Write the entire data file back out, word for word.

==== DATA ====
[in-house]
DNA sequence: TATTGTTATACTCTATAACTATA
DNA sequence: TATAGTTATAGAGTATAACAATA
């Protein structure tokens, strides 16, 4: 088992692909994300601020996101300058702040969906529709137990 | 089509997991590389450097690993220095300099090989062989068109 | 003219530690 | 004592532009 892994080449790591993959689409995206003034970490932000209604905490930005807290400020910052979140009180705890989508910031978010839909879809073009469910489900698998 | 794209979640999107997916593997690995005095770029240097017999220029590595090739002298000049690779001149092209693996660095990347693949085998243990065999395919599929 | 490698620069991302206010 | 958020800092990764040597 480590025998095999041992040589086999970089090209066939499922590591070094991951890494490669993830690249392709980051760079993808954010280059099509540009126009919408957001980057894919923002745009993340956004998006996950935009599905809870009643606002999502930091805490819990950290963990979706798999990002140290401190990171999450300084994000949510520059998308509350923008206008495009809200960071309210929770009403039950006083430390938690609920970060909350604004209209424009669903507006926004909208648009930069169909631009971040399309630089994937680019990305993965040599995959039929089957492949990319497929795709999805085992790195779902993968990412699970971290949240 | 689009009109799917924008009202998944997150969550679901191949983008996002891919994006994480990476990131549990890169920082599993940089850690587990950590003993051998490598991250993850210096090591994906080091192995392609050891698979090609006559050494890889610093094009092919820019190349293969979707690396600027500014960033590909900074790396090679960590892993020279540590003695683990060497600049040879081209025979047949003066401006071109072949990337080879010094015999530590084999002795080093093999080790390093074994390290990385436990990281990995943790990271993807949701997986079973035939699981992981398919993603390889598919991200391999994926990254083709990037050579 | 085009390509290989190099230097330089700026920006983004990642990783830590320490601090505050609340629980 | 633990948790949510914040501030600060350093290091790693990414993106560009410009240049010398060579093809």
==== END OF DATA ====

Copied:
[in-house]
DNA sequence: TATTGTTATACTCTATAACTATA
DNA sequence: TATAGTTATAGAGTATAACAATA
């Protein structure tokens, strides 16, 4: 088992692909994300601020996101300058702040969906529709137990 | 089509997991590389450097690993220095300099090989062989068109 | 003219530690 | 004592532009 892994080449790591993959689409995206003034970490932000209604905490930005807290400020910052979140009180705890989508910031978010839909879809073009469910489900698998 | 794209979640999107997916593997690995005095770029240097017999220029590595090739002298000049690779001149092209693996660095990347693949085998243990065999395919599929 | 490698620069991302206010 | 958020800092990764040597 480590025998095999041992040589086999970089090209066939499922590591070094991951890494490669993830690249392709980051760079993808954010280059099509540009126009919408957001980057894919923002745009993340956004998006996950935009599905809870009643606002999502930091805490819990950290963990979706798999990002140290401190990171999450300084994000949510520059998308509350923008206008495009809200960071309210929770009403039950006083430390938690609920970060909350604004209209424009669903507006926004909208648009930069169909631009971040399309630089994937680019990305993965040599995959039929089957492949990319497929795709999805085992790195779902993968990412699970971290949240 | 689009009109799917924008009202998944997150969550679901191949983008996002891919994006994480990476990131549990890169920082599993940089850690587990950590003993051998490598991250993850210096090591994906080091192995392609050891698979090609006559050494890889610093094009092919820019190349293969979707690396600027500014960033590909900074790396090679960590892993020279540590003695683990060497600049040879081209025979047949003066401006071109072949990337080879010094015999530590084999002795080093093999080790390093074994390290990385436990990281990995943790990271993807949701997986079973035939699981992981398919993603390889598919991200391999994926990254083709990037050579 | 085009390509290989190099230097330089700026920006983004990642990783830590320490601090505050609340629980 | 633990948790949510914040501030600060350093290091790693990414993106560009410009240049010398060579093809």